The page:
By Peter Hossli
These words of praise tend to kindle a reporter’s desire: «You deserve the Pulitzer for this story!» However, this kind of criticism, makes many a journalist break out in a sweat: «That piece certainly won’t win you a Pulitzer!»
The Pulitzer? No other award is as coveted by journalists. It was endowed by Hungarian-born publisher Joseph Pulitzer (1847 – 1911), who had made his fortune in the U.S. Shortly before his death he bequeathed two million dollars to New York’s Columbia University. Columbia used the money to establish a school of journalism and to honor the best work written by reporters every year.
The first Pulitzer Prize was won by journalist Herbert Bayard Swope in 1917 for his moving reports from the German Reich during World War I.
Nowadays, juries award 21 Pulitzer Prizes each year, 14 of which go to journalists. The rest are awarded to authors and scriptwriters, novelists, poets and composers. Each prizewinner receives 10,000 Dollars– more importantly, they win fame and glory.
Not everyone can be a Pulitzer Prize contender. The artistic categories – drama, literature and music – are reserved for U.S. citizens. Foreigners are admitted to the competition for journalistic prizes, but their articles need to have been printed in an American newspaper appearing, at the least, weekly. Articles published by magazines and TV or radio reports are ineligible, as they do not meet the requirements.
The winners are chosen every spring. To date, The New York Times has won the highest number of Pulitzer Prizes, 112, followed by the The Washington Post with 47. Journalists Bob Woodward and Carl Bernstein who revealed the Watergate scandal are both Pulitzer Prize winners. New York Times columnist Thomas Friedman has been honored three times. John F. Kennedy is the only American president to have won the Pulitzer. The most famous Pulitzer-winning photograph on record was shot by Vietnamese Nick Ut. It portrays a naked Vietnamese girl running away from a Napalm attack.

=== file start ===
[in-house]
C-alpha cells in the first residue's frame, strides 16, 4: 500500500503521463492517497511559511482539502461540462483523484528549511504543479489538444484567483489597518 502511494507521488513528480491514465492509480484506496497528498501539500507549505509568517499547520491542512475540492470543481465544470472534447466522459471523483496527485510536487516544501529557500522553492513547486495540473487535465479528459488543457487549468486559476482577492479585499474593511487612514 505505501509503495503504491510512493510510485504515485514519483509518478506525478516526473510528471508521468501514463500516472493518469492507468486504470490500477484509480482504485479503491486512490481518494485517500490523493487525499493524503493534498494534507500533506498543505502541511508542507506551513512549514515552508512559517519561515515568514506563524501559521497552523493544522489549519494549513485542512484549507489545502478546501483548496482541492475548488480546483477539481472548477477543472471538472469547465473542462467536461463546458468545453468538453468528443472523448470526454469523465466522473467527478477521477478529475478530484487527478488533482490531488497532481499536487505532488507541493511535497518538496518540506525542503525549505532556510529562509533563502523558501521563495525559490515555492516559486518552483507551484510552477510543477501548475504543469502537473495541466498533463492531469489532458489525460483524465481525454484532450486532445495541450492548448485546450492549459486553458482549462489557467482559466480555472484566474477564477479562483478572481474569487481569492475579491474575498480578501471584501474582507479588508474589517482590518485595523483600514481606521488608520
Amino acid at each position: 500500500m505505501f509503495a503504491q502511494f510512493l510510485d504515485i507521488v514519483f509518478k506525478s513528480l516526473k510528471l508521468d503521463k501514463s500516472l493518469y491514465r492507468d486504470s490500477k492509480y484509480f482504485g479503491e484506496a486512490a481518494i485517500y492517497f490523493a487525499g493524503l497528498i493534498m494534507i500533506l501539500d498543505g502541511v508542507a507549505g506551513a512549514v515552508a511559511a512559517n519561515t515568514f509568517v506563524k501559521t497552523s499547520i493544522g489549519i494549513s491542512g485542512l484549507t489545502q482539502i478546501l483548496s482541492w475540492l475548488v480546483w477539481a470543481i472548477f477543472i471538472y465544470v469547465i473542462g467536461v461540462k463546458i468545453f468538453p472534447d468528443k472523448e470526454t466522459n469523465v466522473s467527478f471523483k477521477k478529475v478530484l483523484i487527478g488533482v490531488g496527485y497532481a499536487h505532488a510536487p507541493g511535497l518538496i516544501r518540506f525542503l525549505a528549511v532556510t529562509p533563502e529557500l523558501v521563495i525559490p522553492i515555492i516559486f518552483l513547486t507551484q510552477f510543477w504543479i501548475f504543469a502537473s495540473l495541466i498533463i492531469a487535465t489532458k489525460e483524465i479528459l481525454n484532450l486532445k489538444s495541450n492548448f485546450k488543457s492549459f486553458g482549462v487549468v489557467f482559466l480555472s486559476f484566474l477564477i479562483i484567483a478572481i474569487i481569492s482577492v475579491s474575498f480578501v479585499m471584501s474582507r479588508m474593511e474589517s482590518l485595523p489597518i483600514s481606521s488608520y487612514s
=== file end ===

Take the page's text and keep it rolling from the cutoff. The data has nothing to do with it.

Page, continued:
Not every Pulitzer brings its winner happiness. Sari Horowitz of The Washington Post won three times, but in 2011 she was discovered to have committed plagiarism. Janet Cooke won the coveted prize in 1981 for a story about an eight-year-old junkie – spectacular, but pure fiction. The prize had to be returned.
South African photographer Kevin Carter won the prize in 1994 for a picture he took in Sudan. It shows an emaciated child, next to her a hungry vulture. The animal appears to be hoping for the swift death of its designated prey. Later, Carter was asked whether the child had survived. He couldn’t answer the question. It broke him.
Mere months after winning the Pulitzer Prize Carter committed suicide.